At the end of the season the ferns turn yellow. This is the time to burn them, as opposed to composting them, to prevent any further infestation of the Asparagus beetle.

 When first planting Asparagus crowns its best not to cut and harvest the spears for the first two years. Once they’re established Asparagus plants will continue to crop for over 20 years, if they are well looked after.

  ‘In mythology, Asparagus has been renowned since ancient times both as an aphrodisiac and medicinally, for its healing properties. … With its active compound asparagin stimulating the kidneys, bladder and liver, Asparagus is a powerful detoxifier.’

(Myth information from a Google snippet)

© Written by John Yeo ~ All rights reserved.

A VISIT TO FELBRIGG HALL

SUNDAY 14th JUNE 2020 ~ BLOG POST

A VISIT TO FELBRIGG HALL

   We decided to book a parking slot and visit Felbrigg Hall, a National Trust property.. We did try to book a visit to Sheringham Park, also part of the National Trust but there was a high demand for parking slots and we were unlucky. The after-effects of the partial lifting of the lock-down restrictions due to the Coronavirus has created a high demand for places in these open air environments.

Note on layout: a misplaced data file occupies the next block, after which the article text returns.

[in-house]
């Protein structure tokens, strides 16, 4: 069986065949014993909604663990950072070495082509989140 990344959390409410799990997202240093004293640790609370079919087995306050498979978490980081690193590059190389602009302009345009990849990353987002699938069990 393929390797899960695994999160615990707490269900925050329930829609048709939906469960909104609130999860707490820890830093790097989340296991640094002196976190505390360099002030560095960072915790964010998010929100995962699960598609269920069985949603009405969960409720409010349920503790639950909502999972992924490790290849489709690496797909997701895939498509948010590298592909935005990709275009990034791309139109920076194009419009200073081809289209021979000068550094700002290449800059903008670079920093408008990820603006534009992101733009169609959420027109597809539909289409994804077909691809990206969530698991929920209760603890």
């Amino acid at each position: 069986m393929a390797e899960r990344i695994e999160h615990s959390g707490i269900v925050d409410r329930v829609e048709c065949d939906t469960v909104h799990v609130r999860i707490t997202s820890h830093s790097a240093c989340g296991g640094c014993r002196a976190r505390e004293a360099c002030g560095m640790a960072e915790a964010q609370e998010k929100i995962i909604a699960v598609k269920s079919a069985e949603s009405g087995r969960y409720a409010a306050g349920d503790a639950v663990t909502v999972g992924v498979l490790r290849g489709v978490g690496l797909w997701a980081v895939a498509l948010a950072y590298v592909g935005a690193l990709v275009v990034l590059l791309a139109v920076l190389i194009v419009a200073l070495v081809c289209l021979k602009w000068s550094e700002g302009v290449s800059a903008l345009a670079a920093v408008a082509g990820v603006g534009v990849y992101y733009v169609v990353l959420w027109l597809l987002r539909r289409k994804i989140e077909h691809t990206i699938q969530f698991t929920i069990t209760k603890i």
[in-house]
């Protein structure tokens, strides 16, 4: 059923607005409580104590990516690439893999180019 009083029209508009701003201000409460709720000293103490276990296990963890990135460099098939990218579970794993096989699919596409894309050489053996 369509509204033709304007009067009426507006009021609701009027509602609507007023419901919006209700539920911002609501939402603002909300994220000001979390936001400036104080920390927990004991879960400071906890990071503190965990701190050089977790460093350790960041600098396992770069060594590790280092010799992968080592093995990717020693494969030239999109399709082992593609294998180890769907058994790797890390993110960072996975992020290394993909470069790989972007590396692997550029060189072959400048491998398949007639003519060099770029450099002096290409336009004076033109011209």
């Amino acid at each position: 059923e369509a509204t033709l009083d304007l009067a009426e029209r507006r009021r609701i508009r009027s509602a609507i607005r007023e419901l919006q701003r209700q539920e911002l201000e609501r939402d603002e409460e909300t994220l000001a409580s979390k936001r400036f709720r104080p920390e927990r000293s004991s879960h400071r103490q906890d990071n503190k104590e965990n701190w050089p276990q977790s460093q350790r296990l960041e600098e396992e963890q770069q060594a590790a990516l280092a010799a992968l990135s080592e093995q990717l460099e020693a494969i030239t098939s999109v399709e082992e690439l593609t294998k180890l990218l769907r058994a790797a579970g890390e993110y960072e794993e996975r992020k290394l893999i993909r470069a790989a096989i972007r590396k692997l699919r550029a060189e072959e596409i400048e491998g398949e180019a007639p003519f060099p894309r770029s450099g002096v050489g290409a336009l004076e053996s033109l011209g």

We parked our car in a lovely spot overlooking acres of  fields full of cows, sheep and lambs munching the luscious green grass. 

  We set up our chairs and sat ready to enjoy our picnic lunch. We were a little early and we spent an hour seated, reading and taking in the sounds and sights of Nature. It was a pleasant day to spend doing very little, just relaxing, watching the grass grow as it were.  

  After lunch we took a stroll towards the main building where we came across a small herd of cows feeding on and under some trees. 

  As we passed a large black cow stepped up towards me with her head down.

    I stepped back and she took another step forward. I would have given her a friendly stroke or a pat on the head but I noticed her head was full of flies, she was that close. Margaret and I decided it was time to move on and we made our way to take some photos of Felbrigg Hall.

  We passed a pretty, well-cared for garden at the front of the building. There was a notice to inform visitors that although the walled garden was closed to the public, the Head Gardener was still working.

 I snapped a lovely photograph of a small tortoiseshell butterfly sipping nectar from a large lavender bed. The plants were literally covered in insects and butterflies.